Archive for survey errors

It’s Time to Use Big Data! (Here Are 5 Mistakes to Avoid)

Far too few businesses are using big data to support their decision making. In January 2018, a senior analyst with Forbes revealed that business competitors are using data to come after your customers. The Harvard Business Review surveyed Fortune 1000 business executives and found the most common reasons for using big data were to decrease expenses, improve operational efficiency, make more informed decisions, and increase revenue. And 80% say their investments in big data are successful.

Basing business decisions on big data is great—except when it’s not. Basing high stakes decisions on poor-quality research is a recipe for financial disaster.

Here are some of the most common big data errors we see:

  1. Misleading statistics. You may remember the advertisements claiming 80% of all dentists recommend Colgate toothpaste, leading the consumer to believe 20% of the dentists recommended different brands. The truth, though, was that when the dentists were surveyed about the toothpastes they recommended, they were allowed to identify all of the brands of toothpaste they would recommend; other brands could have been equally as or more popular than Colgate.
  2. Failure to test the survey questions. It’s easy to create a set of survey questions and send them out through SurveyMonkey or Qualtrics. But if you haven’t pretested and piloted the questions, you can end up with questions that make sense to you—but not to the person taking your survey. Recently, we were asked to complete a survey about our spending on wine purchases made at wineries. Unfortunately, it was unclear whether our spending was to include—or exclude—wine purchased from the winery as part of a wine club membership. Had the survey been pilot-tested, this flaw would have been quickly identified and corrected before deployment.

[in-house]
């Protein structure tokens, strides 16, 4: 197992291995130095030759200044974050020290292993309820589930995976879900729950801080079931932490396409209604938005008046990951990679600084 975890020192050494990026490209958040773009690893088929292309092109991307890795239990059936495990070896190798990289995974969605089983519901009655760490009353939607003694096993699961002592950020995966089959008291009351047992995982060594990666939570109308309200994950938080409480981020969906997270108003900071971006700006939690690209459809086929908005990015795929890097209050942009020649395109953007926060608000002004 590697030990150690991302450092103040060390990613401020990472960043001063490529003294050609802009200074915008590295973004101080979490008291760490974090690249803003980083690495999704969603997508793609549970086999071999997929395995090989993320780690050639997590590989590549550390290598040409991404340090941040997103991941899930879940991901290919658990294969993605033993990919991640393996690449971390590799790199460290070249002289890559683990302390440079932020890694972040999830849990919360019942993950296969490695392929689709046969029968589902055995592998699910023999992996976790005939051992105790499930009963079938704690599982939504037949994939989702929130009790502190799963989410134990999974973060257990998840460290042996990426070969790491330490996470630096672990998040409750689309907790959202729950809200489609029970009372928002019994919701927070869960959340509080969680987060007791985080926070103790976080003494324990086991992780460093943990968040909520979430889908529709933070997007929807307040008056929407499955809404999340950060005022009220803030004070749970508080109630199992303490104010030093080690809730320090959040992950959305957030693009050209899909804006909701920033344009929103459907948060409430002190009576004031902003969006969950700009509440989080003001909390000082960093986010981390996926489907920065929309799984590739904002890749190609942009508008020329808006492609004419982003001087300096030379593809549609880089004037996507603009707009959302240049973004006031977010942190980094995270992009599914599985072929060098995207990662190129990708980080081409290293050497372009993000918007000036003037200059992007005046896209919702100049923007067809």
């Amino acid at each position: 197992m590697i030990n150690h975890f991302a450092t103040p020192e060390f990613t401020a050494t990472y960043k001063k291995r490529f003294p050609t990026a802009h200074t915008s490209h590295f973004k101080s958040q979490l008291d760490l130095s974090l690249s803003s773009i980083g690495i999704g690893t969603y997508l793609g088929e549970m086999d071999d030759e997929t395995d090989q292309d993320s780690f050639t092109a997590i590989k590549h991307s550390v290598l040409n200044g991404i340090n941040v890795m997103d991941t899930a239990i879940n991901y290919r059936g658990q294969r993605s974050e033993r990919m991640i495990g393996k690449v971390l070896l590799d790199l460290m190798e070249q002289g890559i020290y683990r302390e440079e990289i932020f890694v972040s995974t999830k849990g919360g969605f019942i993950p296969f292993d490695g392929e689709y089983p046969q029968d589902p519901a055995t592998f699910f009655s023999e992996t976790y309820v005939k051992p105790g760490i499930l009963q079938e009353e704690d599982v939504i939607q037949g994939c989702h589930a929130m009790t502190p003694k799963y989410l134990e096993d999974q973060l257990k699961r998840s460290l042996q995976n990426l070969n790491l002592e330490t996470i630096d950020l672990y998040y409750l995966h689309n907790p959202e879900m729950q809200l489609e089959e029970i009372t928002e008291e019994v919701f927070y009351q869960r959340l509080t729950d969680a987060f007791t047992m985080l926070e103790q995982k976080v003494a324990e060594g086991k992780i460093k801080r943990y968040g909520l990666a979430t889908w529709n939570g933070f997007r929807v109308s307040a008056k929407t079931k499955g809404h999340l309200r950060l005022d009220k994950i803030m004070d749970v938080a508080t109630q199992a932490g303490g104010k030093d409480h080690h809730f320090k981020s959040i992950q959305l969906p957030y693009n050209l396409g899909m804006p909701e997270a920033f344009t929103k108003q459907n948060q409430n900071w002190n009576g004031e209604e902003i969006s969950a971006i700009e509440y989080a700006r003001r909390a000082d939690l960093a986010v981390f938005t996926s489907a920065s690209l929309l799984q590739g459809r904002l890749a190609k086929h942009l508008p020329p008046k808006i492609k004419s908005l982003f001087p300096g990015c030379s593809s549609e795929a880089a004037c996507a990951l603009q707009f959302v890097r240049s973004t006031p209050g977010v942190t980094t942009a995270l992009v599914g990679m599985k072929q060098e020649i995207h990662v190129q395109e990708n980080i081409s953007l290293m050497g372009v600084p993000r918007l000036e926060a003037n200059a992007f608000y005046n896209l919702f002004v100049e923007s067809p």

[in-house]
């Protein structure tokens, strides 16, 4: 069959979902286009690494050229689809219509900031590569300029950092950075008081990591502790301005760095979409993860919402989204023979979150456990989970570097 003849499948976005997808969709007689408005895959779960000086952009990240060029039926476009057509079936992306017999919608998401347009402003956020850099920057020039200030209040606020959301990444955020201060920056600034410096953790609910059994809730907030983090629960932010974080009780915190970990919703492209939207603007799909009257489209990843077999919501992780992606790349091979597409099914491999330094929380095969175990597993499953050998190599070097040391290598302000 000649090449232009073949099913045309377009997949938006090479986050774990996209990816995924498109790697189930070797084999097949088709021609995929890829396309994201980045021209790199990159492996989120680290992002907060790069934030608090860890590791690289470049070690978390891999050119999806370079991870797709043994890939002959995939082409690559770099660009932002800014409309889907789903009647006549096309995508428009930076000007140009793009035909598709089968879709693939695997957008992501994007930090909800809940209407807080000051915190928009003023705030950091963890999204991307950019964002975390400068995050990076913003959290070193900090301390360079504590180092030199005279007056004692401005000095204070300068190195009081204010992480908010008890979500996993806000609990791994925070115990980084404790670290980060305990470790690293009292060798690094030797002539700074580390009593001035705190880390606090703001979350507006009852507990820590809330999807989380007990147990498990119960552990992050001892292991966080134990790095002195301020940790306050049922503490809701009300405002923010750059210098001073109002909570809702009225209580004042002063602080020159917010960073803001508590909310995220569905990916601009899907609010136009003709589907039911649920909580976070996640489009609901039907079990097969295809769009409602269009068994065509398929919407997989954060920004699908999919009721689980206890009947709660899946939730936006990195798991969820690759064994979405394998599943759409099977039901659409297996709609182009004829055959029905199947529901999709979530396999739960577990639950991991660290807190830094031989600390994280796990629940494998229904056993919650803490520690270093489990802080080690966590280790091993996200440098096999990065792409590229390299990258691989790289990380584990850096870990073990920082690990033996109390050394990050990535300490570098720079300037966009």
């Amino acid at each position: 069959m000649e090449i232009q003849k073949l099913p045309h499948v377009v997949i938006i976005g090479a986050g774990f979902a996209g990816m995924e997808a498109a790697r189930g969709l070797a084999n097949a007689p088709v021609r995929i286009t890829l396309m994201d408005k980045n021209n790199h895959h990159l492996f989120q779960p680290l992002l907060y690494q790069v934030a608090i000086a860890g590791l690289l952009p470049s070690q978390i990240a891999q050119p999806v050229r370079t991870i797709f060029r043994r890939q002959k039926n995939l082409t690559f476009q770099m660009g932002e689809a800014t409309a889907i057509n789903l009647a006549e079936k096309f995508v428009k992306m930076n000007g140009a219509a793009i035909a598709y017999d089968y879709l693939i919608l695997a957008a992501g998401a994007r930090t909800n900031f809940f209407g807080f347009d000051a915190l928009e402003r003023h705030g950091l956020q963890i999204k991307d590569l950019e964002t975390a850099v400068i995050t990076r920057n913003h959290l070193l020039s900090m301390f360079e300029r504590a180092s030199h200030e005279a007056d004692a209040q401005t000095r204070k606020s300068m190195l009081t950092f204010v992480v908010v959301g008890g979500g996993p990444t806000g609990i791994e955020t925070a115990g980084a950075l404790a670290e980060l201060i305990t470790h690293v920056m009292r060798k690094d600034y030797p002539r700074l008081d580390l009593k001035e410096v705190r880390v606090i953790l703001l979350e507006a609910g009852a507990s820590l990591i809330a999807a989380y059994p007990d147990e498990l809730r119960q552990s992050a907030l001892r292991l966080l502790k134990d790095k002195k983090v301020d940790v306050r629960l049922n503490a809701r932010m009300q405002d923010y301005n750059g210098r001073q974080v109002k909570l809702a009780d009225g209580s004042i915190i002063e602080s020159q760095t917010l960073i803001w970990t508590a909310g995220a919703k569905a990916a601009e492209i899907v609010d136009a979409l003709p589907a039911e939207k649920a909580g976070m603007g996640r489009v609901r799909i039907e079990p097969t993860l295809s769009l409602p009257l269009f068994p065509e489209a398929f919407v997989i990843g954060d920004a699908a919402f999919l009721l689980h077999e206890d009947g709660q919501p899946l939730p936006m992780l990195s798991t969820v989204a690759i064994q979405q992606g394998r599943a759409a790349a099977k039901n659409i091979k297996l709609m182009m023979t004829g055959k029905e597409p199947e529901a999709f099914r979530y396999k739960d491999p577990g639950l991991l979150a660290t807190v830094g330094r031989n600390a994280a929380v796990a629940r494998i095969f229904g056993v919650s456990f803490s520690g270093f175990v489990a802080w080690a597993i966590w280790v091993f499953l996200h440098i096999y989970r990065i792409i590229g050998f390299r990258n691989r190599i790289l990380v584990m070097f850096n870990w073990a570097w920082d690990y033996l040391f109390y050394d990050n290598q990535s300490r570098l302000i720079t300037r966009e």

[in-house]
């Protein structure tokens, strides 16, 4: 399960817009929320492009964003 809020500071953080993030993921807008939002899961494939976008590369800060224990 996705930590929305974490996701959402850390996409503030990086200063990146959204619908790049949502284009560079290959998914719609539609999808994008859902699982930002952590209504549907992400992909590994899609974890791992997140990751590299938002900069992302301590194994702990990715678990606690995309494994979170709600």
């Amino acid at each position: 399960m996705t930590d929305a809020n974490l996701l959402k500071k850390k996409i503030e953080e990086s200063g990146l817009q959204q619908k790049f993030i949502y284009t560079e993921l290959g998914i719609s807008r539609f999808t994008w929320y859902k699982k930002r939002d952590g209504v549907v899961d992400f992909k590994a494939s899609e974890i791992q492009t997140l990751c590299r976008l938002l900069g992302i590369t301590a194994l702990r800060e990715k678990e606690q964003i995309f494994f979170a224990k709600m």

3. Biased interpretation of findings. It matters who does the analysis of survey responses to open-ended questions. This is especially true when a survey is conducted in-house because it is difficult for staff to separate themselves from the data. Unless your team has a staff member specifically trained in eliminating bias, it’s better to outsource your research.
  4. Lack of candor from survey participants. Your customers generally do not want to hurt your feelings. They are not going to tell you directly your annual customer appreciation event is a dud. This is especially the case where staffing is concerned—and even more so if the staff person administering the survey is also the source of dissatisfaction.
  5. Failure to collect data. Fewer than half of all businesses collect data at all. In retail businesses, many do not have any idea how many customers come through the door each day, which means the average sales per customer is also an unknown. You can get a ballpark idea using a people-counting electronic system. Sure, the UPS or FedEx carrier may walk through each day, as may staff, but that number will be fairly consistent and you will have a tangible way to measure growth in the number of customers coming through the door. And you’ll know which staff are doing the best job selling your product and which may need additional training—or a new line of work.

The Capiche team possesses more than 20 years of qualitative and quantitative research experience. We understand the importance of valid survey tools and test them thoroughly before deployment. Our most popular surveys have been used thousands of times. Your customers can respond honestly, and we can analyze the survey data without bias because we are a third party. Our only interest is helping you achieve greater success. And we can generally deploy a survey and have findings back to you in less than 45 days. Call us at 541.601.0114, email, or use our Contact form today to learn how we can help you leverage quality big data to grow your business now.